This is a great article on the pathway system that many people use through-out the city. Newcomers to Calgary are often surprized at how extensive it is.
PATHWAY COMMUNITIES ATTRACT BIKE COMMUNTERS
Experts say city needs to better integrate cycling infrastructure in increase riders.
Article by Tom Babin – Calgary Herald Dec 11, 2011
Margeaux Myers says there are a number of reasons she rides her bike to work downtown every day. It’s fun, it’s inexpensive and it keeps her in shape. And for her, it’s easy. Two blocks from her Parkdale house is the Bow River path that takes her straight downtown in minutes. Sure beats the daily traffic battles, she says.
“Parking and driving is not an option for most people who work in the core,” Myers says. “(By cycling), I can take my own schedule. I come and go when I need to. It’s not expensive, and it’s pretty quick and easy.”
Myers isn’t alone. According to data from the 2011 civic census, compiled for Project Calgary, Parkdale is home to one of the highest percentages of bicycle commuters in the city, at 5.3 per cent. It may come as no surprise because the Bow River pathway that abuts Parkdale is one of the few pieces of infrastructure in the city exclusively for cyclists – it’s segregated from cars on the road and from the parallel pedestrian pathway. Point Mckay, West Hillhurst, Hillhurst and Wildwood are all in the top 10 for proportion of bicycle commuters in Calgary, and all are in the vicinity of the river pathways.
In fact, the communities with the most bicycle commuters all tend to be those with strong downtown-oriented bicycle infrastructure, such as multi-use pathways and on-street bike lanes.
For Richard Zach of advocacy group Bike Calgary, which was a proponent of the city’s newly adopted cycling strategy, which will add cycling infrastructure for commuters in the coming years, the data is a sign that bike infrastructure works.
“It’s when and where infrastructure exists that more people will consider biking,” Zach says. “I don’t know how big the effect (of the strategy) will be, but we hope for more.”
As the popularity of cycling as a form of transportation, rather than recreation, has increased across North America over the past few years, the city has been under pressure to add cycling infrastructure. While measures that add space on roads for bikes by taking it away from cars remain controversial, the documents guiding the city’s growth all encourage cycling as a more affordable, sustainable and safe alternative to driving. City Hall’s transportation plan calls for spending 48 per cent of its budget on transit, 35 per cent for goods and auto movement, 14 per cent for maintenance, and three per cent for cycling and walking.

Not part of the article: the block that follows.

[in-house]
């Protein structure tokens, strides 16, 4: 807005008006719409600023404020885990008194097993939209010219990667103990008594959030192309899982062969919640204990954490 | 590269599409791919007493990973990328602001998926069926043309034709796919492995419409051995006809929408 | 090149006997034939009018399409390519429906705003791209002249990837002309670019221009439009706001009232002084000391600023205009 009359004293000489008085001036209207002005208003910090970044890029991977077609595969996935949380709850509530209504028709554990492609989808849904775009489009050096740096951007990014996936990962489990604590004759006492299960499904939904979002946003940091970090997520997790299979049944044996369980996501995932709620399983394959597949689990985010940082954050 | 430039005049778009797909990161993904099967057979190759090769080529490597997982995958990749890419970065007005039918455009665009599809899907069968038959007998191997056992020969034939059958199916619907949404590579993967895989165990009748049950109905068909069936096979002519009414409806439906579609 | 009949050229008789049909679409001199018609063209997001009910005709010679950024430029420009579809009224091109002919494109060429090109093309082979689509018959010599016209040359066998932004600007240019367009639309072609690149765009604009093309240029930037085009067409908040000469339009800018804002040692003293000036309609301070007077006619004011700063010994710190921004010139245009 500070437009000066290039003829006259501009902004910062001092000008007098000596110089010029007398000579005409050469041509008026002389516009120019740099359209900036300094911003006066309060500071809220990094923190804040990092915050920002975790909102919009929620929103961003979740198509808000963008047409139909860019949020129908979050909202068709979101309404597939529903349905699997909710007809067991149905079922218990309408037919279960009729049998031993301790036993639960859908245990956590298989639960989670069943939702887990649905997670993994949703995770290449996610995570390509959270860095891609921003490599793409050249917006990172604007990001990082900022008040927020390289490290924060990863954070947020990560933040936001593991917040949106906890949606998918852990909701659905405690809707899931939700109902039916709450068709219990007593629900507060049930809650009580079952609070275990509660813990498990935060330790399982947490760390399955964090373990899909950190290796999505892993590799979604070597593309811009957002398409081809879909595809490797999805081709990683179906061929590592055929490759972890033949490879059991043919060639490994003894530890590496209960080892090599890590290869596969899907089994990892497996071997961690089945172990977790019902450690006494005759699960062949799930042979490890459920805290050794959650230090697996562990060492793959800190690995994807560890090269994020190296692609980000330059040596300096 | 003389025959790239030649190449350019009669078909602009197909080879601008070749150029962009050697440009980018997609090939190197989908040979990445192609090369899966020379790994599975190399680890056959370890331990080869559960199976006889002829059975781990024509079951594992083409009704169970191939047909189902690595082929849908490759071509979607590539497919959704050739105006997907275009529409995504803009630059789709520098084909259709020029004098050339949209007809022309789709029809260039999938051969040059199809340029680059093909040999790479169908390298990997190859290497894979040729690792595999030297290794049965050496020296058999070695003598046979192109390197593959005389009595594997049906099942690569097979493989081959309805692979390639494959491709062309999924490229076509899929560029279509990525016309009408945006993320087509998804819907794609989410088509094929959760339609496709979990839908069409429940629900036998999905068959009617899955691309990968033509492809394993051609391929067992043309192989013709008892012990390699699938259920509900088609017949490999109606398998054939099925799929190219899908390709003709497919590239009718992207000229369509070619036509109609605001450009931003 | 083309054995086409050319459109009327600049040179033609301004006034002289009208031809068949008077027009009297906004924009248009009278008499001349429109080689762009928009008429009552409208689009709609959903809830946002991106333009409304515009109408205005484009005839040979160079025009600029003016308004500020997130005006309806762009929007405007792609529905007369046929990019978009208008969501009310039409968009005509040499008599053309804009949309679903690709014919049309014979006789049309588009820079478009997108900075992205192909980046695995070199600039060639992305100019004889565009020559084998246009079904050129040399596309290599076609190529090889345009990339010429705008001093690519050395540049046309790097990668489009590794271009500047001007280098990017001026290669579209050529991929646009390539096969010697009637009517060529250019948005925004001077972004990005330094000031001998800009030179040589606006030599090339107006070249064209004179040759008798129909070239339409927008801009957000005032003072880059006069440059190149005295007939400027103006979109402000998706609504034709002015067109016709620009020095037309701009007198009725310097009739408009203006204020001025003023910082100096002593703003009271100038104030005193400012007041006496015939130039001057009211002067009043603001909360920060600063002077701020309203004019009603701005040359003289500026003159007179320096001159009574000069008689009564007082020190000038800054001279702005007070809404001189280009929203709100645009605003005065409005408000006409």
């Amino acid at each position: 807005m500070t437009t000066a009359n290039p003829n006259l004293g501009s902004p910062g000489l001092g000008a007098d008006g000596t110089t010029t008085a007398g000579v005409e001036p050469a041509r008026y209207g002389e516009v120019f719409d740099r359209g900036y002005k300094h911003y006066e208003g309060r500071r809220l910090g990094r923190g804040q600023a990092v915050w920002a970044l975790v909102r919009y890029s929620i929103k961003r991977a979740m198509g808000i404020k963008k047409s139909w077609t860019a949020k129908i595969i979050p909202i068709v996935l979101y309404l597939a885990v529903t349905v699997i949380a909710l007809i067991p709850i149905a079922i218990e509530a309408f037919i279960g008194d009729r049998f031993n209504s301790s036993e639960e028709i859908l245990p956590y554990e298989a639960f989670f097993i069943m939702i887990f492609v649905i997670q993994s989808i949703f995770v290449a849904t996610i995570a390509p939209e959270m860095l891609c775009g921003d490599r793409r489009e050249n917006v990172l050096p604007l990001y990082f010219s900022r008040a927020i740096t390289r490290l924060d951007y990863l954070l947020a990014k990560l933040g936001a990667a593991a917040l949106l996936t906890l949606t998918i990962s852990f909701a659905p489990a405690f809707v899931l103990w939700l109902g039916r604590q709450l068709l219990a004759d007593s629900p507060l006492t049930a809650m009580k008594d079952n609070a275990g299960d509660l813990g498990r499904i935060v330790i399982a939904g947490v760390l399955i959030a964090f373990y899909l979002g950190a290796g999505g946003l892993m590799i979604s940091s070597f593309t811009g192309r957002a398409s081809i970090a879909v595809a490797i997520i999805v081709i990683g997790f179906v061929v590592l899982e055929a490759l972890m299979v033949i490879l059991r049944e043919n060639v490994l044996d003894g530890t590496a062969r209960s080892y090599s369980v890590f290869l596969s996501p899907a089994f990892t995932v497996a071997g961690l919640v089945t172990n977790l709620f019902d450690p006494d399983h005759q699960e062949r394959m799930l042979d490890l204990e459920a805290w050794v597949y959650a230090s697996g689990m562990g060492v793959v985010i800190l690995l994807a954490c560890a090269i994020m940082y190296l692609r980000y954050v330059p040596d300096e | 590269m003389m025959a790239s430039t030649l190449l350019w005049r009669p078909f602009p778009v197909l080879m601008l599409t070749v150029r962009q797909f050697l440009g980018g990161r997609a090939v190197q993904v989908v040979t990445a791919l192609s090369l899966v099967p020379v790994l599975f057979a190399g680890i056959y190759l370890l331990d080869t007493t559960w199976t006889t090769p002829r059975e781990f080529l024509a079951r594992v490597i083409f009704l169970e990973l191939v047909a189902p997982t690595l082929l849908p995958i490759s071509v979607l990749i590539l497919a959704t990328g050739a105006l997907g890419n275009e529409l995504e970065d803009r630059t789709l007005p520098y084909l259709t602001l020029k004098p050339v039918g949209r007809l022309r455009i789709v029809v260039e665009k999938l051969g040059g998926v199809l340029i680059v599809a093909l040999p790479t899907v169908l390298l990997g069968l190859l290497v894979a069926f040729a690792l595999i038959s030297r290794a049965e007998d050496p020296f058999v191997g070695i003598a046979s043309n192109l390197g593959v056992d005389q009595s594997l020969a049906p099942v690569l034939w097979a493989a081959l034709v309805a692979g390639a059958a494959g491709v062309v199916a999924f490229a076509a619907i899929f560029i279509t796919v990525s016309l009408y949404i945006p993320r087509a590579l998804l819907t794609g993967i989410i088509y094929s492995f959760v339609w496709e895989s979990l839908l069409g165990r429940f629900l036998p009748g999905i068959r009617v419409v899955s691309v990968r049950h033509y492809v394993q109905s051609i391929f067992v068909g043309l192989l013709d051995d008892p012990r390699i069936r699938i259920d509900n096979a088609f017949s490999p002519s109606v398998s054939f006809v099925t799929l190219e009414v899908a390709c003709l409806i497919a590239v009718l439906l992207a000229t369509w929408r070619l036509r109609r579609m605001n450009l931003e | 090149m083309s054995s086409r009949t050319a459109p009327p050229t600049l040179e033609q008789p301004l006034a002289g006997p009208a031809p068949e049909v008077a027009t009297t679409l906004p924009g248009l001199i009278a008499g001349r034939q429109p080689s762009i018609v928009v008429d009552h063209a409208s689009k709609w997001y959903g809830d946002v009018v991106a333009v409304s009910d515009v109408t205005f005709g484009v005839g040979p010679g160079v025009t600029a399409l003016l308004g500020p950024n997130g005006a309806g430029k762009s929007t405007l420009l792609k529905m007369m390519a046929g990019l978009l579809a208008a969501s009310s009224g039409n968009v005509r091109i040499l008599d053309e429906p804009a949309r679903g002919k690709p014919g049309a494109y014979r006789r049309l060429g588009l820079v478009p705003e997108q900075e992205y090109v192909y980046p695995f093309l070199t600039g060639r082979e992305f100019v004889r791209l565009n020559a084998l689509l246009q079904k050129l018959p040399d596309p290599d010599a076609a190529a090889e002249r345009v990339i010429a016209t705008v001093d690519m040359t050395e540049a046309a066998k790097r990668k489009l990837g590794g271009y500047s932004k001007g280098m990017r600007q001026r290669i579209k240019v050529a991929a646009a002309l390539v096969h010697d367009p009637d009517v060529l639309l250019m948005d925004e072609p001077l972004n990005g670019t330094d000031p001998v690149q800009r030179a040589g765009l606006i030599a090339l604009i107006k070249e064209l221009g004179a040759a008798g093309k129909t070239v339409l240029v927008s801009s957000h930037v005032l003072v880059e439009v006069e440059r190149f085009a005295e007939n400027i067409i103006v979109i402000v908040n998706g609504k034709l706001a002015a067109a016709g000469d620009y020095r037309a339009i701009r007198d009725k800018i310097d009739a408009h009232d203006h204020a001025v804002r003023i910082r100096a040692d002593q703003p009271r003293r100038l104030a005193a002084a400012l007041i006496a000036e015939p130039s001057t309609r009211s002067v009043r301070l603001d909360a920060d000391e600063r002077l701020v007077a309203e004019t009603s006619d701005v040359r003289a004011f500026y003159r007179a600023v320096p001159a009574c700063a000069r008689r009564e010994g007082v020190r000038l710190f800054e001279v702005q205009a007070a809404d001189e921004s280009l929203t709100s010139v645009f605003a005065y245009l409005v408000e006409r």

The census data in Calgary seems to reinforce a notion put forth by Mikael Colville-Andersen, the former Canadian behind the blog Copenhagenize, which encourages cycling as an everyday transportation option. He recently told the Herald that his fellow Europeans don’t bike for environmental or social reasons. “If you make cycling the quickest and easiest way to get somewhere, people will do it,” he said.
As the momentum behind the cycling movement increases, however, there are many questions about how to do that.
Ahmed El-Geneidy, an assistant professor in urban planning at McGill University, who co-wrote a paper earlier this year encouraging municipalities to take a more scientific approach to locating cycling infrastructure, says if cities want to improve access for cyclists, it’s important to build connections. Pathways and onstreet roads often exist in isolation. Simply connecting them will make the infrastructure more functional.
“Nobody has been thinking of bicycle (infrastructure) as a network. They are usually just responding to a problem, or putting something where the cyclists are asking for it,” he says.
El-Geneidy wasn’t surprised that the largest number of Calgary cyclists live in areas where there is strong infrastructure for them. He agrees with the if-you-buildit-they-will-come mantra of many cycling advocates, but says the impact of new bike lanes is a more long-term proposition. His work has shown that people interested in cycling tend to move over time to areas where they can access bike lanes and paths.
“Many people have been exaggerating the impact of the built environment,” he says. “When a bike lane is built, in the short term, you won’t see a huge increase (in use). In the long term, when you have the infrastructure, people will self-select those communities to live in.”
The city is already addressing some of the issues around cycling infrastructure. The new cycling strategy calls for the creation of a new pathway and bikeway implementation plan beginning in 2012. The city has plans in place to improve connectivity, and add cycling infrastructure over the coming years, which may create more communities where cycling is an easy commuter option.
That may enable more people to made decisions like Myers – she moved to Parkdale from Silver Springs partly because commuting by bicycle is easier. She thinks better infrastructure in other communities would encourage more people to ride, something she sees as a positive for the city.
“It’s not going to happen until the pathways are better,” she says.
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